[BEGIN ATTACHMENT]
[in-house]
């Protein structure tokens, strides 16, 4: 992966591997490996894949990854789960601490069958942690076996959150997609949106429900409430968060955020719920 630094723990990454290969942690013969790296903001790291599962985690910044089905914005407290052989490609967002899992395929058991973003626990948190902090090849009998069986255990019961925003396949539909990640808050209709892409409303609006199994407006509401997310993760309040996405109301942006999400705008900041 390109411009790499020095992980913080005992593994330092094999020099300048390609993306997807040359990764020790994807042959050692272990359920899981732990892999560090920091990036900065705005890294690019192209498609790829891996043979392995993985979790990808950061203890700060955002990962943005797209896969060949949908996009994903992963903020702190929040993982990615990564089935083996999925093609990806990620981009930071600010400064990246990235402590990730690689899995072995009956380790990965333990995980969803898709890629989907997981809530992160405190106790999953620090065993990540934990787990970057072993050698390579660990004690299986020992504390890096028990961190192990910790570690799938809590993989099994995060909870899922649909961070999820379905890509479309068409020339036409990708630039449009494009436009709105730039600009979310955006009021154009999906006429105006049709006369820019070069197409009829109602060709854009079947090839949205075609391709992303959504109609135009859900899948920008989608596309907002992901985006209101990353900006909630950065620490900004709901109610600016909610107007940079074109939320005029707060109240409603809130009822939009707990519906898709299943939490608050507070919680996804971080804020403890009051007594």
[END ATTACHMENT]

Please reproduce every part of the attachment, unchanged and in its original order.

[in-house]
């Protein structure tokens, strides 16, 4: 992966591997490996894949990854789960601490069958942690076996959150997609949106429900409430968060955020719920 630094723990990454290969942690013969790296903001790291599962985690910044089905914005407290052989490609967002899992395929058991973003626990948190902090090849009998069986255990019961925003396949539909990640808050209709892409409303609006199994407006509401997310993760309040996405109301942006999400705008900041 390109411009790499020095992980913080005992593994330092094999020099300048390609993306997807040359990764020790994807042959050692272990359920899981732990892999560090920091990036900065705005890294690019192209498609790829891996043979392995993985979790990808950061203890700060955002990962943005797209896969060949949908996009994903992963903020702190929040993982990615990564089935083996999925093609990806990620981009930071600010400064990246990235402590990730690689899995072995009956380790990965333990995980969803898709890629989907997981809530992160405190106790999953620090065993990540934990787990970057072993050698390579660990004690299986020992504390890096028990961190192990910790570690799938809590993989099994995060909870899922649909961070999820379905890509479309068409020339036409990708630039449009494009436009709105730039600009979310955006009021154009999906006429105006049709006369820019070069197409009829109602060709854009079947090839949205075609391709992303959504109609135009859900899948920008989608596309907002992901985006209101990353900006909630950065620490900004709901109610600016909610107007940079074109939320005029707060109240409603809130009822939009707990519906898709299943939490608050507070919680996804971080804020403890009051007594």